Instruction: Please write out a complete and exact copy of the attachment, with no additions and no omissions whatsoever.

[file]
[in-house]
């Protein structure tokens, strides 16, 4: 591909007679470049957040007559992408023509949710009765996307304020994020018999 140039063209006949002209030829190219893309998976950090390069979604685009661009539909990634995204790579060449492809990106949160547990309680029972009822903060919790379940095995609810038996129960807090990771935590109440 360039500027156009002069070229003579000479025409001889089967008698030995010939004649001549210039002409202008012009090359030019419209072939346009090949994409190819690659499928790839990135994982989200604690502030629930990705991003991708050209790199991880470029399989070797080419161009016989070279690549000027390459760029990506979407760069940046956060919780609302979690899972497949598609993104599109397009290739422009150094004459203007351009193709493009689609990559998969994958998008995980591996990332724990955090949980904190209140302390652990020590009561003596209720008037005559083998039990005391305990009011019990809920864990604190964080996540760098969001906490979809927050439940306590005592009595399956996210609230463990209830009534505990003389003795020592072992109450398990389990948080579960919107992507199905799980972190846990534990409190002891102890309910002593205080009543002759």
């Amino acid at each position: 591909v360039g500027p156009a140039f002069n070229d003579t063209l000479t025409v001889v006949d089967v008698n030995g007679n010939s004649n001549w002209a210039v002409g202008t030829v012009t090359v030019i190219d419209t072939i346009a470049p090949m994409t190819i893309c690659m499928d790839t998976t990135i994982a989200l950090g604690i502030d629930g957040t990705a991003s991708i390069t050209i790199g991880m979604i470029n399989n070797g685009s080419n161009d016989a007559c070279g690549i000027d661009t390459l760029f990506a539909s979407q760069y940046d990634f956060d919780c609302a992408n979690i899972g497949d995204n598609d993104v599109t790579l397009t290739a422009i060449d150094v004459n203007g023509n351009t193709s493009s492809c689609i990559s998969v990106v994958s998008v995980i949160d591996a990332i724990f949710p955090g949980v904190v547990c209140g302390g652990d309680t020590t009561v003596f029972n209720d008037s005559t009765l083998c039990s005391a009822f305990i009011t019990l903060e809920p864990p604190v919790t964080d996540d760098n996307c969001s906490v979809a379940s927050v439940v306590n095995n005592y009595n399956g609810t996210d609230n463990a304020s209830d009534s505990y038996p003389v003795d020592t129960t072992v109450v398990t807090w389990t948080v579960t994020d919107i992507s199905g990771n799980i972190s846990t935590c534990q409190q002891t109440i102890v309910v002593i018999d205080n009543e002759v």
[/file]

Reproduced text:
[in-house]
């Protein structure tokens, strides 16, 4: 591909007679470049957040007559992408023509949710009765996307304020994020018999 140039063209006949002209030829190219893309998976950090390069979604685009661009539909990634995204790579060449492809990106949160547990309680029972009822903060919790379940095995609810038996129960807090990771935590109440 360039500027156009002069070229003579000479025409001889089967008698030995010939004649001549210039002409202008012009090359030019419209072939346009090949994409190819690659499928790839990135994982989200604690502030629930990705991003991708050209790199991880470029399989070797080419161009016989070279690549000027390459760029990506979407760069940046956060919780609302979690899972497949598609993104599109397009290739422009150094004459203007351009193709493009689609990559998969994958998008995980591996990332724990955090949980904190209140302390652990020590009561003596209720008037005559083998039990005391305990009011019990809920864990604190964080996540760098969001906490979809927050439940306590005592009595399956996210609230463990209830009534505990003389003795020592072992109450398990389990948080579960919107992507199905799980972190846990534990409190002891102890309910002593205080009543002759």
């Amino acid at each position: 591909v360039g500027p156009a140039f002069n070229d003579t063209l000479t025409v001889v006949d089967v008698n030995g007679n010939s004649n001549w002209a210039v002409g202008t030829v012009t090359v030019i190219d419209t072939i346009a470049p090949m994409t190819i893309c690659m499928d790839t998976t990135i994982a989200l950090g604690i502030d629930g957040t990705a991003s991708i390069t050209i790199g991880m979604i470029n399989n070797g685009s080419n161009d016989a007559c070279g690549i000027d661009t390459l760029f990506a539909s979407q760069y940046d990634f956060d919780c609302a992408n979690i899972g497949d995204n598609d993104v599109t790579l397009t290739a422009i060449d150094v004459n203007g023509n351009t193709s493009s492809c689609i990559s998969v990106v994958s998008v995980i949160d591996a990332i724990f949710p955090g949980v904190v547990c209140g302390g652990d309680t020590t009561v003596f029972n209720d008037s005559t009765l083998c039990s005391a009822f305990i009011t019990l903060e809920p864990p604190v919790t964080d996540d760098n996307c969001s906490v979809a379940s927050v439940v306590n095995n005592y009595n399956g609810t996210d609230n463990a304020s209830d009534s505990y038996p003389v003795d020592t129960t072992v109450v398990t807090w389990t948080v579960t994020d919107i992507s199905g990771n799980i972190s846990t935590c534990q409190q002891t109440i102890v309910v002593i018999d205080n009543e002759v």